Regulators react to Carney earthquake with restrictions on disposal wells

Pair of early morning earthquakes in OK felt by some in NWA


A day after a series of  earthquakes, the largest recorded as 4.0 magnitude near the town of Carney in Lincoln County, state regulators issued a directive to reduce disposal in wells within a 10-mile radius of the epicenter.

The quakes occurred Thursday morning and the epicenter was about 2.5 miles southeast of the town. Residents in Oklahoma City, Guthrie, Stillwater and Choctaw also felt the quakes

“I was just woken up in the early hours, about 4 a.m., with the entire house shaking. We’re so close to resurrection Sunday; I thought the Lord was already coming,” Mayor Bo Gibbs told KOCO News.

On Friday, the Corporation Commission’s Oil and Gas Conservation Division issued the directive reducing the oil and gas wastewater allowed to be disposed with the 10-mile area of the 4.0 earthquake.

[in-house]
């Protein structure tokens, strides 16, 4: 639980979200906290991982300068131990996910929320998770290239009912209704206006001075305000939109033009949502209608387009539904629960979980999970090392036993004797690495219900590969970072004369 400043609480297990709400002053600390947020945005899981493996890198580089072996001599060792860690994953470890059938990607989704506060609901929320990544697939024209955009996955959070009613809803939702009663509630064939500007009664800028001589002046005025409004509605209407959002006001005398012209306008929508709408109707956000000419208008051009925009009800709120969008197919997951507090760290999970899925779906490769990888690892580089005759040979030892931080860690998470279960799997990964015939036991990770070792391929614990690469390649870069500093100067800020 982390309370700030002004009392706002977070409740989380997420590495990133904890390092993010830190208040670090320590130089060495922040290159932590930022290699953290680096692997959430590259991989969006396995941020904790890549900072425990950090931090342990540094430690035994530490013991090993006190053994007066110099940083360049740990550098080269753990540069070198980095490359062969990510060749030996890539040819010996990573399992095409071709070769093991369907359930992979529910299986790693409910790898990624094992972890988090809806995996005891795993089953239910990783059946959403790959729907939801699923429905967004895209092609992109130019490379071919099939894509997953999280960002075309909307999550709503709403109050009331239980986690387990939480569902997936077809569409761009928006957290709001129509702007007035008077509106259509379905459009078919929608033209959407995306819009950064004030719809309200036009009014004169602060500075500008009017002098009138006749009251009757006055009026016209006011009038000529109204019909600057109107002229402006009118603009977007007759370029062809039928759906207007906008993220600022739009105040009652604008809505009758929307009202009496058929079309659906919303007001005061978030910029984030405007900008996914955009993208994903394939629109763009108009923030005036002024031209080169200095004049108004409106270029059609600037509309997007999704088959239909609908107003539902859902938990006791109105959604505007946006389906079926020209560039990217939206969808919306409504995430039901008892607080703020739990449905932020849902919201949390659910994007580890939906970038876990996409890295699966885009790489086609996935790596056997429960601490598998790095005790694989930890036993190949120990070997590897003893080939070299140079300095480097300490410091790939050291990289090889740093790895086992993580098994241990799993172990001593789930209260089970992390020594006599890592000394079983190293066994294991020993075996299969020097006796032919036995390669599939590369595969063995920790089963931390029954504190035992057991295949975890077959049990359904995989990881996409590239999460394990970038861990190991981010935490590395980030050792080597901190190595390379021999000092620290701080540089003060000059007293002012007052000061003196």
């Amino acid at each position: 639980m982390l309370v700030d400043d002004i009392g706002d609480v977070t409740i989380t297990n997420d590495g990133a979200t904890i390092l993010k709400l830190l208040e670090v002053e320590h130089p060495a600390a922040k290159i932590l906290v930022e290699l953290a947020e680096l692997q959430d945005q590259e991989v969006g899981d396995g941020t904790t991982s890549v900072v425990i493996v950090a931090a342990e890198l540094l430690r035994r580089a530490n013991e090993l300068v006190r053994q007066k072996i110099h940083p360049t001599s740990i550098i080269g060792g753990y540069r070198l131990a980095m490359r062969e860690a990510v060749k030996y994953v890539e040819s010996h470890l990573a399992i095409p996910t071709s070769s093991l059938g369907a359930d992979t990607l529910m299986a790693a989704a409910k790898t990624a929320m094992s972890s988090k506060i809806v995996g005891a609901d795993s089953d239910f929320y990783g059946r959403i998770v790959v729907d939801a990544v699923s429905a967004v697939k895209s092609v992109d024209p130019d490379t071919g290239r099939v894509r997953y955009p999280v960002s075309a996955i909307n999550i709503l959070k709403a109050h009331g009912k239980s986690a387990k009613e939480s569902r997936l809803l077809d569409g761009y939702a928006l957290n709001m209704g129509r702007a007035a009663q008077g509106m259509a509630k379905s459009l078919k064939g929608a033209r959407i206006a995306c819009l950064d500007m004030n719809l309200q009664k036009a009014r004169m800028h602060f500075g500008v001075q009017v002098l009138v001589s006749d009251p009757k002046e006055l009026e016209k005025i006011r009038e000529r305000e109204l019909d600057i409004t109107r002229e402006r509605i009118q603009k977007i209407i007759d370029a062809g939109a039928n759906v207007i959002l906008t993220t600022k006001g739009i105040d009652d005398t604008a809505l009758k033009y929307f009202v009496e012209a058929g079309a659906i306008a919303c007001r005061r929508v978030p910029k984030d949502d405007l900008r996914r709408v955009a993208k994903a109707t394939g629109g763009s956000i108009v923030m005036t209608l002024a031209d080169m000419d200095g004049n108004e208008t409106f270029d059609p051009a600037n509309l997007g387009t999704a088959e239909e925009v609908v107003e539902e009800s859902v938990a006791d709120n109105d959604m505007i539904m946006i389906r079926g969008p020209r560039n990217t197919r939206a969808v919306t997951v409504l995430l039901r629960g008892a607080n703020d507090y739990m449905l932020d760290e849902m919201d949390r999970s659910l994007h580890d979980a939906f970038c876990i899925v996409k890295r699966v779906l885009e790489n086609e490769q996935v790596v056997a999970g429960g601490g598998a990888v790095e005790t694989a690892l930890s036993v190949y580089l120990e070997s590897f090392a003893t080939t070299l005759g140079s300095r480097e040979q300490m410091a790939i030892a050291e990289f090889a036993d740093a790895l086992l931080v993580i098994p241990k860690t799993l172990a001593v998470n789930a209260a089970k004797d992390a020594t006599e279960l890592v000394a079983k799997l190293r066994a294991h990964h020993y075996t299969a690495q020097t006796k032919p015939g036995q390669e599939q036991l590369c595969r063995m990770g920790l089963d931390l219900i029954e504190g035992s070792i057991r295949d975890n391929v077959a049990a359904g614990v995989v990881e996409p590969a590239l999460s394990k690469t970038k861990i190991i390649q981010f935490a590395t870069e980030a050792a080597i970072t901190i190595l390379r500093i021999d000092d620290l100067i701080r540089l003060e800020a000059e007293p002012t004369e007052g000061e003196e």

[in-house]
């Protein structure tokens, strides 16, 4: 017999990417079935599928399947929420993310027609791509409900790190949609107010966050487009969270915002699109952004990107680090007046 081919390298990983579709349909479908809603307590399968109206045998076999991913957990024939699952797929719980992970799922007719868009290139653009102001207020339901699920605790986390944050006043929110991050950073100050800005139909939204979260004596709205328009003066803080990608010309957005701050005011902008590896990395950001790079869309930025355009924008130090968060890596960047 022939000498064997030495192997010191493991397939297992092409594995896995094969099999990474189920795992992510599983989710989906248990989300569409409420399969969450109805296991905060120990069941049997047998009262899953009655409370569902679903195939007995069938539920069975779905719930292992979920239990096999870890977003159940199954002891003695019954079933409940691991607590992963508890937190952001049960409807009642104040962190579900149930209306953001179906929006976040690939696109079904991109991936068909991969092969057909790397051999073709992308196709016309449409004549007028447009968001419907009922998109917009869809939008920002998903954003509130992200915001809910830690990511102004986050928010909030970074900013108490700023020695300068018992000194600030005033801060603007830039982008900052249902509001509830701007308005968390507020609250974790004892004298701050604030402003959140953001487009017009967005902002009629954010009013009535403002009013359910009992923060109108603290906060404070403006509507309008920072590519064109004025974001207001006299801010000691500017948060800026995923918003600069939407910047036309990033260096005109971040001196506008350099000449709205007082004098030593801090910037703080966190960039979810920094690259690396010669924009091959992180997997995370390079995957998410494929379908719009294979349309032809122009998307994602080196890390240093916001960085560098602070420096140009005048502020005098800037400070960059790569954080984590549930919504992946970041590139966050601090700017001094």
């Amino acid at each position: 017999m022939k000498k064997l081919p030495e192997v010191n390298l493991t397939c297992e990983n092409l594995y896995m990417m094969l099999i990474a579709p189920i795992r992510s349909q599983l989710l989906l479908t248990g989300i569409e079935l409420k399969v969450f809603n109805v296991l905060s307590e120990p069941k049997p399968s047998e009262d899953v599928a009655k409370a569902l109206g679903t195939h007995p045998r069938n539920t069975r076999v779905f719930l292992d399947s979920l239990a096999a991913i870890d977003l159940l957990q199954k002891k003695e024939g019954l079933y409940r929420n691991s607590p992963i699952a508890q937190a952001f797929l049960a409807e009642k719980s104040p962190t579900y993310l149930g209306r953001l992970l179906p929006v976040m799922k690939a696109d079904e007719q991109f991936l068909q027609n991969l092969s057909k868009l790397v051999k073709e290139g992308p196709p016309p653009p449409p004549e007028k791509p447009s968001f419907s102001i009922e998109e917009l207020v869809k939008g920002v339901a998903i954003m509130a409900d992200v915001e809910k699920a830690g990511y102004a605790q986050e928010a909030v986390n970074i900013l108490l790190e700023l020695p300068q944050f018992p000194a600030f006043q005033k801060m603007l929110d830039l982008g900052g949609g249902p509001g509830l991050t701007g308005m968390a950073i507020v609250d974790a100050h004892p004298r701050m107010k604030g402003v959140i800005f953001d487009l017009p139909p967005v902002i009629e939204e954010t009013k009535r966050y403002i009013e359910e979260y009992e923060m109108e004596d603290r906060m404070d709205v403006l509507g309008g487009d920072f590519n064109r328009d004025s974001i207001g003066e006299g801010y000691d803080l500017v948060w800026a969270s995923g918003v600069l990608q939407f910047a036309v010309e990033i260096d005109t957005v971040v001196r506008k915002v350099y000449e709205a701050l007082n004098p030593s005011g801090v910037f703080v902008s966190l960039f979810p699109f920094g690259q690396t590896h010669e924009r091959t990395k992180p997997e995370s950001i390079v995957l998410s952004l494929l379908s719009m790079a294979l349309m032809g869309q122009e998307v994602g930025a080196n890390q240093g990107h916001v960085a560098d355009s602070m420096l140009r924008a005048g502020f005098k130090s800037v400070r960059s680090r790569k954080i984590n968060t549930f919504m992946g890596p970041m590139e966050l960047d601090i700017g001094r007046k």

At least 23 disposal wells are affected by the order which restricts the injection of the wastewater into the Arbuckle formation, the deepest in the state’s geological makeup.

Twelve wells within 6 miles of the epicenter are to be shut down indefinitely, according to the announcement by the Corporation Commission. The list includes 3 wells operated by Terzan Energy II LLC, 2 by EastOK Energy Partners, 2 by Express Oil & Gas, 2 by Freedom Operating Company LLC, and one each by Onpoint Oil & Gas, Enersource Petroleum Inc. and Marjo Operating Mid-Continental LLC.

OCC: Some wastewater disposal wells told to stop operations after  earthquakes | Oklahoma City

The remaining 11 wells in the 6 to 10 mile area will have their injected volumes limited. Disposal wells which have an average injection of 500 barrels a day or less in the latest 30 day period must not exceed that average. Disposal wells with average volumes over 500 barrels a day must reduce volume by 50 percent.

The volume reductions and shut-ins will be phased-in over a four week period in order to avoid a sudden change of pressure which theoretically could increase the risk of a seismic event.

Reducing the volume of oil and gas wastewater into the Arbuckle formation has been credited by the scientific community with being a key element of the more than 90 percent reduction in 3.0 magnitude earthquakes in Oklahoma since 2015.